The Rose comes out consistently as one of the Uk's favourite flowering plants, and when you get a plant that flowers for months, and has scent and full colour, it's not surprising it should be taken to the nation's heart, but what most gardener's aren't quite so certain of is - how do you prune Roses?
I have a vivid memory of being marched around Hadlow College one Monday morning while being given the plants for that week's identification. A question was asked about the Roses which had been pruned a few weeks before, and our tutor proceeded to shock us all by pruning off even more of the already short stems to an even lower bud. - Of course they came back and flowered magnificently that summer, because pruning promotes and encourages growth, but beginners are often far too nervous when pruning.
So here are the basics.
Pruning promotes growth.
If you prune at the right time for that plant, that means that you will create more plant that can hold more flowers.
If you prune at the wrong time, you will take off the flower buds, but the plant will still grow.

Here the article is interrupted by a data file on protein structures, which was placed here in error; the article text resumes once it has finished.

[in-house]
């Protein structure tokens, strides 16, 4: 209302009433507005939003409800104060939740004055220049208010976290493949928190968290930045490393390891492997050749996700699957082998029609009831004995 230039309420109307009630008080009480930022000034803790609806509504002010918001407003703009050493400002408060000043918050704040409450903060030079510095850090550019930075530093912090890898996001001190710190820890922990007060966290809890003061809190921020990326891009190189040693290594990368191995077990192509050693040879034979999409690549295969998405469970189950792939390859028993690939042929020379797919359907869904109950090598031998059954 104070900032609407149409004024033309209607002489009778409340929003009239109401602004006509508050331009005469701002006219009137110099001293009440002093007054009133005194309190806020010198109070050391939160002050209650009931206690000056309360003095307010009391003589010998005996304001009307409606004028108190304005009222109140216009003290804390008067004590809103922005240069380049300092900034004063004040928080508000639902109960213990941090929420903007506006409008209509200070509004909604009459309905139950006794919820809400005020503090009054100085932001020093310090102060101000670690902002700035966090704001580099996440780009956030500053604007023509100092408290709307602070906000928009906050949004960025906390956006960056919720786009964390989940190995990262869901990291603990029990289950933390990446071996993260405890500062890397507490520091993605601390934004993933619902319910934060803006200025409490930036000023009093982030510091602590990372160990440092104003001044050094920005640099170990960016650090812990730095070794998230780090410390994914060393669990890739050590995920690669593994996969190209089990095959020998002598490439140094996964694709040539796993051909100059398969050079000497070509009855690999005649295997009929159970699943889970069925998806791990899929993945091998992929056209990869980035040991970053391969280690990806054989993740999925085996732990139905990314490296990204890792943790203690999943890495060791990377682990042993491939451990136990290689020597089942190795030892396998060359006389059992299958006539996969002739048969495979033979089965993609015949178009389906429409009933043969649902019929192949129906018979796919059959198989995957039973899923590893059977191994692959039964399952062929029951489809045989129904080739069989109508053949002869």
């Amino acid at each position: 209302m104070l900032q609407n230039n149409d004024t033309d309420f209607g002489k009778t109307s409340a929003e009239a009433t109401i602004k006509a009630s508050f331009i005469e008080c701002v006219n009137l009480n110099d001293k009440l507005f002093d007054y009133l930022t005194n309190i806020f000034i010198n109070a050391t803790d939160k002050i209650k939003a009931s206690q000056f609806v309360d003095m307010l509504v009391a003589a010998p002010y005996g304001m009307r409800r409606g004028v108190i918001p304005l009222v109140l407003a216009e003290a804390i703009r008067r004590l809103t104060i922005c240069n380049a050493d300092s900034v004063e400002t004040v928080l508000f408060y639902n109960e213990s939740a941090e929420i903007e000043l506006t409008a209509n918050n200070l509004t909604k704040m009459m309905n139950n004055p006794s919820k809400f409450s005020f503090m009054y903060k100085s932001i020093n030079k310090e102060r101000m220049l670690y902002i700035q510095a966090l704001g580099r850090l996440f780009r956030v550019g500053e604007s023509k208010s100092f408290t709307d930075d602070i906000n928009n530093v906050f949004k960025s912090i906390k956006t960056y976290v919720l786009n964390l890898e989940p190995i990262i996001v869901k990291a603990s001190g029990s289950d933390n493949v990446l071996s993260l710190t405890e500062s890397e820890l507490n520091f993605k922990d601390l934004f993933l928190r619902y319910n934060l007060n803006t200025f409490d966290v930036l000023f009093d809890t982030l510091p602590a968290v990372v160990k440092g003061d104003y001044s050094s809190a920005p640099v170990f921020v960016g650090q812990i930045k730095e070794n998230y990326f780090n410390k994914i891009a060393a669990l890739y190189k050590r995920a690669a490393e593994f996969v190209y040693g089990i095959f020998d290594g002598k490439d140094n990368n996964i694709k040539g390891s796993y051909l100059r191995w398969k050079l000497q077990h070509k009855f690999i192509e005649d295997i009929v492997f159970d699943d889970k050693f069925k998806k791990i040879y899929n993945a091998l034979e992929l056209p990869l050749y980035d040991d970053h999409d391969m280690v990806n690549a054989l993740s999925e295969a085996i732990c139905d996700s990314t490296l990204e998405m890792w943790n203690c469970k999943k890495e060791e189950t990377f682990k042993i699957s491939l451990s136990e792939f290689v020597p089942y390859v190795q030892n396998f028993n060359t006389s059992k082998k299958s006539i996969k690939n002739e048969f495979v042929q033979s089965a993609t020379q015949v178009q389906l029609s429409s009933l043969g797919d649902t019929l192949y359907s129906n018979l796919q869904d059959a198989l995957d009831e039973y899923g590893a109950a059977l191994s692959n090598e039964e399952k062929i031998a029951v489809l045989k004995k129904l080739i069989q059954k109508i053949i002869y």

As long as you prune to a bud, the plant will grow away strongly, - if you cut between buds, the plant may "die back" to the next healthy bud.
If you don't prune a plant, it will still grow and flower, it may get congested and branches may rub against each other, but neglect for a year or 2 rarely kills plants, particularly roses.
Use sharp Secateurs or Loppers or pruning saw (depending on the size of the cut to be made) and always cut with the blade nearest to the base of the plant. This means that any tear or the bark made by an cut that isn't exact will be on the removed piece of branch.
right way round
When pruning an overcrowded rose, you do need to be bold.
In this example, this Margeret Merrill standard rose has flowered really well, and has lots of new buds, but is really overcrowded and has had several leaf diseases which will weaken growth for this year
I made my cuts sloping so that any water can run off them, and within a cm of the bud (closer if possible)